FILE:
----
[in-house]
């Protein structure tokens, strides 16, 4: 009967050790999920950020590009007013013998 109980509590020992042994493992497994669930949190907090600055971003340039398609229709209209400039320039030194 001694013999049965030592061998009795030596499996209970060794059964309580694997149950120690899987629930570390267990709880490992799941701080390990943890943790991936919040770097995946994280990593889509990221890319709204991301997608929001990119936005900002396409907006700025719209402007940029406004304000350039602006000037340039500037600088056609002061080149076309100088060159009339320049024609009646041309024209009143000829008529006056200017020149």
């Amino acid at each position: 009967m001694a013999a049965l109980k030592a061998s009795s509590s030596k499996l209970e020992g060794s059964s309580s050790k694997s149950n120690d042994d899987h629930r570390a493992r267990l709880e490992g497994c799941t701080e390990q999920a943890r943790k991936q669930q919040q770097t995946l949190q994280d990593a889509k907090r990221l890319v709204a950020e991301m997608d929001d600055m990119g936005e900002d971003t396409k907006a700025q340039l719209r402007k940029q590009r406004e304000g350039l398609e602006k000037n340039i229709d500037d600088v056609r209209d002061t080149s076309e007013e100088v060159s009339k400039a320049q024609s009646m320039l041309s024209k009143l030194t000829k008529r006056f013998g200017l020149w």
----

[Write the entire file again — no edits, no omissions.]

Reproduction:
[in-house]
């Protein structure tokens, strides 16, 4: 009967050790999920950020590009007013013998 109980509590020992042994493992497994669930949190907090600055971003340039398609229709209209400039320039030194 001694013999049965030592061998009795030596499996209970060794059964309580694997149950120690899987629930570390267990709880490992799941701080390990943890943790991936919040770097995946994280990593889509990221890319709204991301997608929001990119936005900002396409907006700025719209402007940029406004304000350039602006000037340039500037600088056609002061080149076309100088060159009339320049024609009646041309024209009143000829008529006056200017020149």
């Amino acid at each position: 009967m001694a013999a049965l109980k030592a061998s009795s509590s030596k499996l209970e020992g060794s059964s309580s050790k694997s149950n120690d042994d899987h629930r570390a493992r267990l709880e490992g497994c799941t701080e390990q999920a943890r943790k991936q669930q919040q770097t995946l949190q994280d990593a889509k907090r990221l890319v709204a950020e991301m997608d929001d600055m990119g936005e900002d971003t396409k907006a700025q340039l719209r402007k940029q590009r406004e304000g350039l398609e602006k000037n340039i229709d500037d600088v056609r209209d002061t080149s076309e007013e100088v060159s009339k400039a320049q024609s009646m320039l041309s024209k009143l030194t000829k008529r006056f013998g200017l020149w």